Copyright (c) 2012 Morgan D
Social constructivism is the opposite of technological determinism. The theory argues that the collective world and its rules are not natural objects. Human agents and their interactions create them. This is the dominant approach in current sociological thought on science and technology. The social construction of technology approach argues that technology is an entirely societal construct. Human interest, economic and political power creates technology and its effects, as opposed to it entering the social world as an exogenous change agent. Humans develop technologies and choose what to innovate. In the course of developing technologies, people either have or do not have adequate resources and institutional support to pursue their interests. The resultant technologies that are developed are a function of the technically feasible, not the result of some unavoidable technological path. Technology is a function of human choice, interest, ideas, institutions, power and resources (Herrera, 2006, p 31).
The authors’ view that technology is independent of human actions is flawed. To illustrate this, this paper easily refutes some of the authors’ claims by giving alternative explanations. For example, he states that Netscape gave people the browser to display information stored on websites. A different explanation could be that society needed such a browser. To this end, they created Netscape. The fact that there was a large investment of funds in fibre-optic telecommunications cable may be due to other reasons and not only because of the dot-com bubble. Investment in a global undersea fibre network was a way of reducing the cost of transmitting voice, data and images. The previous method of doing this via satellite was extremely expensive (Herbst, 1990, p 39). In addition, the fact that Boston, Bangalore and Beijing became next-door neighbours overnight was not accidental since it would occur with the building of the undersea cable. Furthermore, the author’s assertion that India’s benefit from the Netscape moment was unplanned is incorrect. For the country to profit, it had to take the initiative of its citizens and not the mere development of Netscape. According to the author, many things happen by accident. However, this is not the case as most of the events he described followed a logical pattern.
Friedman’s discussion of flatteners assumes that they arose because of developments in technology. However, many of these developments were because of different factors. For instance, outsourcing grew out of the need for organizations to minimize their costs (Barrar & Gervais, 2006, p 82). This is also true for other processes such as off shoring, in-sourcing and supply chaining. It would be incorrect to attribute the development of these processes solely to technology.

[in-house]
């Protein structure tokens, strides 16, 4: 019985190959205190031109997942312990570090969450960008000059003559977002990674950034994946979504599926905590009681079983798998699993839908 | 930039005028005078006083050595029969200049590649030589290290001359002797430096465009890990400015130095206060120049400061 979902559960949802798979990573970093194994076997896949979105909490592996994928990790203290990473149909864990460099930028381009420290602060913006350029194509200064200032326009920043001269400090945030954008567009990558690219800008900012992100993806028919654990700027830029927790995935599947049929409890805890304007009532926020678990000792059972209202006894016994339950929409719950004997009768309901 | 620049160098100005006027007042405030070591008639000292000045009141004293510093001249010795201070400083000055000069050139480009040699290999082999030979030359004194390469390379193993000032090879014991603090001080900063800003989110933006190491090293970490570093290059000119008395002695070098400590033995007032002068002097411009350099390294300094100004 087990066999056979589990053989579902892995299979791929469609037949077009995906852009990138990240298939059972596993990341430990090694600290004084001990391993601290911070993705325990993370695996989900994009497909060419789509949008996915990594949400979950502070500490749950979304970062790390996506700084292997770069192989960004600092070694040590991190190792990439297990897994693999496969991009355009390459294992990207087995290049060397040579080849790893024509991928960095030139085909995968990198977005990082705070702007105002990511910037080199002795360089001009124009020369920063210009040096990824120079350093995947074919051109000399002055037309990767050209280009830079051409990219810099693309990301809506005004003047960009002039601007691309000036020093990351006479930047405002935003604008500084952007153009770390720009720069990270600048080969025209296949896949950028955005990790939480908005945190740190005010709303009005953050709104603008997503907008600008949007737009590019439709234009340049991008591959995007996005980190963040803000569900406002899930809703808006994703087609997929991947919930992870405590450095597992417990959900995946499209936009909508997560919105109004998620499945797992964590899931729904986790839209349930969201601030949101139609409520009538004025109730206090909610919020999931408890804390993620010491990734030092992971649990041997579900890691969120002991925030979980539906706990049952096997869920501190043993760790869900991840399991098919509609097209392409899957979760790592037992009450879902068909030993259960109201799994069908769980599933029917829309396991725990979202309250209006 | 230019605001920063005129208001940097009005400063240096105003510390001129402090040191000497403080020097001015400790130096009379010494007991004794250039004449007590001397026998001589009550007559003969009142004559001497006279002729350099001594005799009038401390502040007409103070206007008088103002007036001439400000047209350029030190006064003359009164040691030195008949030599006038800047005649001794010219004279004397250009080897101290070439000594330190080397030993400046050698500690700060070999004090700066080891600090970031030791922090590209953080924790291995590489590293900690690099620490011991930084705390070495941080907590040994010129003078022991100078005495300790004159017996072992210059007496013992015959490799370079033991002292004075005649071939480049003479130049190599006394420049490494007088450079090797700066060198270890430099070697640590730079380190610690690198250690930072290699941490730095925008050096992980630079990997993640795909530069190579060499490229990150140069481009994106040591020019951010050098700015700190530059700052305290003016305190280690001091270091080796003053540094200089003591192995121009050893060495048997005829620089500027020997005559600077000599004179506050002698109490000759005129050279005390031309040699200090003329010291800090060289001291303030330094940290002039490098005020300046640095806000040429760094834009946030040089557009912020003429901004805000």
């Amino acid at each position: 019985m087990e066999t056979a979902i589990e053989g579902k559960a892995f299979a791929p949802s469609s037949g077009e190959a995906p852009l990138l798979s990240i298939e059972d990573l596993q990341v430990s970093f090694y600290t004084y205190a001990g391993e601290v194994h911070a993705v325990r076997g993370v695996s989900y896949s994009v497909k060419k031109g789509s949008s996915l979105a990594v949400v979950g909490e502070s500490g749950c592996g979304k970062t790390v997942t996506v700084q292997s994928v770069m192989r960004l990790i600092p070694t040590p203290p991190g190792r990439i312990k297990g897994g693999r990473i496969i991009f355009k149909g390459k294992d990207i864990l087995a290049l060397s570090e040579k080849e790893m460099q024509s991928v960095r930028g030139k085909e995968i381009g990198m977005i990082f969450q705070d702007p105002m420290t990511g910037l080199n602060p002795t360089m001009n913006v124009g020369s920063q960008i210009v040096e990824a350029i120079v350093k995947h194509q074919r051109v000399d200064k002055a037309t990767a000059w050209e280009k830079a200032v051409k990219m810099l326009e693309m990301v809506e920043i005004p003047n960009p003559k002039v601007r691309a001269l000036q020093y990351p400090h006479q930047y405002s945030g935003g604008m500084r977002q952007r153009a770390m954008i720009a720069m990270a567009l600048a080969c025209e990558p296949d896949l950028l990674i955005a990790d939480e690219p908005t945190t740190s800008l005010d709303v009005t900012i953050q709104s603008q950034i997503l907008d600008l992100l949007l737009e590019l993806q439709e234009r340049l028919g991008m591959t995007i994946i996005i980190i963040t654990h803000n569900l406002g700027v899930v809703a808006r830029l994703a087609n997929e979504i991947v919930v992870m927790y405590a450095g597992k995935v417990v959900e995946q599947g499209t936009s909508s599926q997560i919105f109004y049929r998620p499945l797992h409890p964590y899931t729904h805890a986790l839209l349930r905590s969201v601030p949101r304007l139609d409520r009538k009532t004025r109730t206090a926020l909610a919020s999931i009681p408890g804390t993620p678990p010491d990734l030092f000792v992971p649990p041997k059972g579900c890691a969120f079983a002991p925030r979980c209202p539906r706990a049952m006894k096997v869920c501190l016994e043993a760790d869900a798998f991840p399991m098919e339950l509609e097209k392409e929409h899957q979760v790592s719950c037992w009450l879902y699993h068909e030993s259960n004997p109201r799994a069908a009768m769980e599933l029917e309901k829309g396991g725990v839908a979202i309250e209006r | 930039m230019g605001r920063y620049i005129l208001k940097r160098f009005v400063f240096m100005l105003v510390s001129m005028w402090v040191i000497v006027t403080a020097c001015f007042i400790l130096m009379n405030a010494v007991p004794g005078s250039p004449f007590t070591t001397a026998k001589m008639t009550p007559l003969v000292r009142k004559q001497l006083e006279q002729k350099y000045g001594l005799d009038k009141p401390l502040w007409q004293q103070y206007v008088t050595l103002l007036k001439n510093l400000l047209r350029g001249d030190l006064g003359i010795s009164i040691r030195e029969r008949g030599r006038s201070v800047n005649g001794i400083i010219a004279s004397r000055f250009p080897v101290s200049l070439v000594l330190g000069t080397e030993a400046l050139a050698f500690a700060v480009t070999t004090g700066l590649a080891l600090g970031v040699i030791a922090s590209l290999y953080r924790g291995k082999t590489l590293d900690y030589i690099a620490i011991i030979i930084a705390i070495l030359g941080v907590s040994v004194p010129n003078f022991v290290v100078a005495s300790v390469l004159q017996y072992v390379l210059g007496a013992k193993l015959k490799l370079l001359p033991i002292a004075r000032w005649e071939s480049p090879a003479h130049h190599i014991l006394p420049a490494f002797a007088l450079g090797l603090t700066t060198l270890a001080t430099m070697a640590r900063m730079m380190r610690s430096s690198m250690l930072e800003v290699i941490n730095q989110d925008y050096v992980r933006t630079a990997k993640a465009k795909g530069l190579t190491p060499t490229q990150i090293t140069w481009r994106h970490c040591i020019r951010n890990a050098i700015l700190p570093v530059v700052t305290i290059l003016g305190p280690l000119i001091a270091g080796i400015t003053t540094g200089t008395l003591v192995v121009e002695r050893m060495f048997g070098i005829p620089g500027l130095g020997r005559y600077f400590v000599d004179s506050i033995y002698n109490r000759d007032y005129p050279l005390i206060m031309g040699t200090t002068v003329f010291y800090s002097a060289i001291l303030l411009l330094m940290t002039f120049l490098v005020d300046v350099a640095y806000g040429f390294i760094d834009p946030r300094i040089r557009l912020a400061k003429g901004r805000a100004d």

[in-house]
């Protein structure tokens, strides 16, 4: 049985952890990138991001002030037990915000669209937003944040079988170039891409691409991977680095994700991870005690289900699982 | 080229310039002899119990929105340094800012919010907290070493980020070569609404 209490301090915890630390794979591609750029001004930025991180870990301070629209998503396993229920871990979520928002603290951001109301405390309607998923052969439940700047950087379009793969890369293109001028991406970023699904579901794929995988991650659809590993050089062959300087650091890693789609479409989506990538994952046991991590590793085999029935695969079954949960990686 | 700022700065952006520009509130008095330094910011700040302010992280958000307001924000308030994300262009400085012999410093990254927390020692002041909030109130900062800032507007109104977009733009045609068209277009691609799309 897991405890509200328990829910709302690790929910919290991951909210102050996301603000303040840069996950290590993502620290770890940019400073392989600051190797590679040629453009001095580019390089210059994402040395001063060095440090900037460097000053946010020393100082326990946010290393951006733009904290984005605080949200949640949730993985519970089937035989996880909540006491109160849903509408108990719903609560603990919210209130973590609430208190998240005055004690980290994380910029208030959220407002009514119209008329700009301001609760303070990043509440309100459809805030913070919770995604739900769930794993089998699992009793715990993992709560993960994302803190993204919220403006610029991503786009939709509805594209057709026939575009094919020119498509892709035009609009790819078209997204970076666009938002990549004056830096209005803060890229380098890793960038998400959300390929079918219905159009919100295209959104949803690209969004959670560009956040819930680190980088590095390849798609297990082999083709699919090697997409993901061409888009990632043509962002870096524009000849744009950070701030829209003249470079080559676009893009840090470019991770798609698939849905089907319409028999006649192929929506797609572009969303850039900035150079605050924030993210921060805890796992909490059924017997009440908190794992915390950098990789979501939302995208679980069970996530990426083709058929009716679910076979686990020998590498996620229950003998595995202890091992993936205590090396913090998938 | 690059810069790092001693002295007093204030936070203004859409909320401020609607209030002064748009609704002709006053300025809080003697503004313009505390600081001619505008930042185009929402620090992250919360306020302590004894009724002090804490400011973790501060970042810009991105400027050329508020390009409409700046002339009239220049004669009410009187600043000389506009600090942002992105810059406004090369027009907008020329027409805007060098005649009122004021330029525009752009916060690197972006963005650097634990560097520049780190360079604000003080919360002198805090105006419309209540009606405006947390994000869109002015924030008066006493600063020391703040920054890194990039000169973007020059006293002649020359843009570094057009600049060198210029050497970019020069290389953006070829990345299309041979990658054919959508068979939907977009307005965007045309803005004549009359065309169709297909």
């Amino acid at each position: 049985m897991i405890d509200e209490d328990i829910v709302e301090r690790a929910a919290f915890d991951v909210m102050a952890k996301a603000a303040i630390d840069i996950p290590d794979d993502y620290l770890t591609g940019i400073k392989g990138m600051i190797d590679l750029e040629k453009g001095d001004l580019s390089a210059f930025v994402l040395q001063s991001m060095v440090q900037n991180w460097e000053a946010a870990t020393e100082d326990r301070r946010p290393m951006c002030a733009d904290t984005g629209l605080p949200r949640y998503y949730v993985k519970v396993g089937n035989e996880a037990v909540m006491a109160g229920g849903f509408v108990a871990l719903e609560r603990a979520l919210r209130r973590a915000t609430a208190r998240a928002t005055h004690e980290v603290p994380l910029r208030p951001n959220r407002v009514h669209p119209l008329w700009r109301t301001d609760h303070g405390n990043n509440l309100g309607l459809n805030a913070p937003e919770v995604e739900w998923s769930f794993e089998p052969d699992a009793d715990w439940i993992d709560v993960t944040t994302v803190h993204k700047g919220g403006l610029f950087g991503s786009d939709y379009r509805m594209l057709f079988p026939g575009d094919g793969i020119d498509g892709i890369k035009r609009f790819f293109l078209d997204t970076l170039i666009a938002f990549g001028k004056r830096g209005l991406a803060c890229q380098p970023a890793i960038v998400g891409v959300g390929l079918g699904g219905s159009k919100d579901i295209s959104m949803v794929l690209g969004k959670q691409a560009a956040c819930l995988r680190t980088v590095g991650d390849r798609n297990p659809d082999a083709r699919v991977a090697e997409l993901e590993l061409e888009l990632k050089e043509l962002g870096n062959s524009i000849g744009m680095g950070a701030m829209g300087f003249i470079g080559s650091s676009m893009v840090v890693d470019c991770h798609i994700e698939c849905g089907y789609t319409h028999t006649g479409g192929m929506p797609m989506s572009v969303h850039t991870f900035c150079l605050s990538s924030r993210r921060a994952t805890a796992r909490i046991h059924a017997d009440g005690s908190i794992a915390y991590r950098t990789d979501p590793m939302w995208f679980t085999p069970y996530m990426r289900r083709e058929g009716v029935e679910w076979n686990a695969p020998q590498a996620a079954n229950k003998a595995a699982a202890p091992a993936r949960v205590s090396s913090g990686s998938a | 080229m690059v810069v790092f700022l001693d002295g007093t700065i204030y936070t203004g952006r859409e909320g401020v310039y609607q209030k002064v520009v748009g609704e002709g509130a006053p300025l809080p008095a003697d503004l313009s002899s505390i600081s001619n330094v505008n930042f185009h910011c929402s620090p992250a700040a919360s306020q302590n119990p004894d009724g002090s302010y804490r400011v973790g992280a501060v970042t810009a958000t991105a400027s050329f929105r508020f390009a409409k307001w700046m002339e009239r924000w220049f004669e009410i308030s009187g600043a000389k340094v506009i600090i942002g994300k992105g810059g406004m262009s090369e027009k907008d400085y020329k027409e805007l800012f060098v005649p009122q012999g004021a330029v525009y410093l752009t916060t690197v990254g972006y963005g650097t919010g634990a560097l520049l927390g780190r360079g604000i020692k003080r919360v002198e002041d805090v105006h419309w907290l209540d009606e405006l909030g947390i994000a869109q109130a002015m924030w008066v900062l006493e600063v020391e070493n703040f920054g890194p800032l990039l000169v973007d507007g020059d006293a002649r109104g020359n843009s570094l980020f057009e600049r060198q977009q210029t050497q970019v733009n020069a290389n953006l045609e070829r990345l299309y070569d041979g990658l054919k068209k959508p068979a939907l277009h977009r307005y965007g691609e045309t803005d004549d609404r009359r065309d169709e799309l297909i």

The sociotechnical systems approach recognizes that both technical and human needs are crucial in effective job design. The social part of this approach refers to the people and groups of people working in organizations. It also refers to how they organize and coordinate their work. The technical part refers to the materials, machines, tools and processes that people use to transform organizational inputs into outputs. Despite the fact that most principles of the sociotechnical systems theory are still valid, there is still room for expansion. This will enable the approach to capture the dynamic nature of today’s organizations, the chaotic environment and the shift from routine to non-routine jobs resulting from advances in technology (Daft, 2009, p 283).
The social system comprises all human elements that may influence work performance. These include individual and team behaviours, organizational culture, management practices, leadership style, level of communication openness and individual needs and desires. The technical system includes the production technology type, degree of interdependence and complexity of tasks. The sociotechnical systems approach aims to design the organization for joint optimization. This means that for the firm to reach top performance, they must design the needs of social and technical systems to fit one another. Focusing on the organization’s human factors while failing to incorporate technical systems considerations can lead to problems in performance. This is also the case when the organization changes technology to improve efficiency but does not address human needs. In other words, social and technical factors interact to create conditions that determine the success or failure of an organization. Optimizing only one of these aspects is detrimental to the performance of the firm. The sociotechnical systems approach tries to strike a balance between the wants and needs of workers and the organization’s production system requirements (Daft, 2009, p 284).